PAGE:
by Francine Mathews
Read: June 19 – June 26, 2012
Challenge: Eclectic Reader Challenge
Yearly Count: 16
Source: LibraryThing Early Reviewer Program
Blurb: It’s the spring of 1939, and the prospect of war in Europe looms large. The United States has no intelligence service. In Washington, D.C., President Franklin Roosevelt may run for an unprecedented third term and needs someone he can trust to find out what the Nazis are up to. His choice: John F. Kenedy.
It’s a surprising selection. At twenty-two, Jack Kennedy is the attractive but unpromising second son of Joseph P. Kennedy, Roosevelt’s ambassador to Britain (and occasional political adversary). When Jack decides to travel through Europe to gather research for his Harvard senior thesis, Roosevelt takes the opportunity to use him as his personal spy. The president’s goal: to stop the flow of German money that has been flooding the United States to buy the 1940 election – an election that Adolf Hitler intends for Roosevelt to lose.
Review: I received a copy of this book through LibraryThing’s Early Reviewer Program.
I was immediatley intrigued by the description of this book when I first saw it on LibraryThing’s website. I am a JFK junkie; anything with John F. Kennedy even remotely mentioned will immediately draw me in. So I was definitely more than thrilled to learn that I had managed to snag a review copy.
I will say that historical fiction is not my usual genre. It’s not that I don’t enjoy it, because for the most part I do, it’s just not something that I read a lot of (which is funny, I was a history major in college, so you would think that I woud read more historical fiction just because of that). And while this is historical fiction, I use that term loosely, because when I think of historical fiction, to be completely honest, I think a lot farther back than 1939. But that’s a discussion for another time 🙂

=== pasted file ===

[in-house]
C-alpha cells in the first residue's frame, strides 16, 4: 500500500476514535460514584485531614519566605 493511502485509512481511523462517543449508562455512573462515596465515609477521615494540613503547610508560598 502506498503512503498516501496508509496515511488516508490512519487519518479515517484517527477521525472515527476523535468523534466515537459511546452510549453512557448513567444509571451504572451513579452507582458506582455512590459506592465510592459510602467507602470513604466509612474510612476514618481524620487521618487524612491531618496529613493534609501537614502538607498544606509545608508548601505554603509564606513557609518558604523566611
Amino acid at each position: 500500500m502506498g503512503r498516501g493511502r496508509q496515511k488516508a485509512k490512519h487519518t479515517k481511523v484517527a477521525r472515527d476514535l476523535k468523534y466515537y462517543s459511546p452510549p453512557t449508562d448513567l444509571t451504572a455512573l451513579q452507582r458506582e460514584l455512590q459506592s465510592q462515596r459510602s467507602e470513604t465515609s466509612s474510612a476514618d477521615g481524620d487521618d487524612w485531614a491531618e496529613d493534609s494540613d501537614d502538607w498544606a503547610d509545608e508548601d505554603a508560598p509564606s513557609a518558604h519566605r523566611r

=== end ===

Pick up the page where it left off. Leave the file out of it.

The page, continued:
Okay, so on to the nitty gritty about this book. I enjoyed it. I was sucked in immediately, pretty much from the first page. I was very pleased with how Ms. Mathews portrayed JFK. He was a Kennedy – so he was charming, smart, funny, well-traveled, etc. But she also portrayed him as somewhat of a romantic. And she didn’t hide his illnesses either – something that he seemed to work very hard at hiding throughout his public life. I think she was really able to get to the gist of who JFK really was.
The story line was very interesting. I never realized there was no intelligence agency back then. I guess I thought the CIA had been around longer than it obviously has. So I found it quite interesting when the President of the United States recruited his own “spies.” It was also quite eye-opening to realize that Roosevelt was in the precarious situation of not being able to trust certain people around him. That would be extremely hard for the President to have to deal with. And J. Edgar Hoover – well we all know just how difficult he was.
My only complaint with the entire book comes with an issue I had near the end of the book. At this point Jack is hopping from place to place all over Europe. And I had trouble keeping track of where he was and where he was going. It might have had more to do with the fact that I was trying to read and take care of my 4 week old son than the book itself though. 🙂
Overall, I would highly recommend this book. I think that it will appeal to a variety of readers – historical fiction lovers, mystery lovers, spy/intrigue lovers, there’s even some romance. It definitely appealed to my obsession with anything JFK.
Bottom line: Enjoyable read, highly recommendable.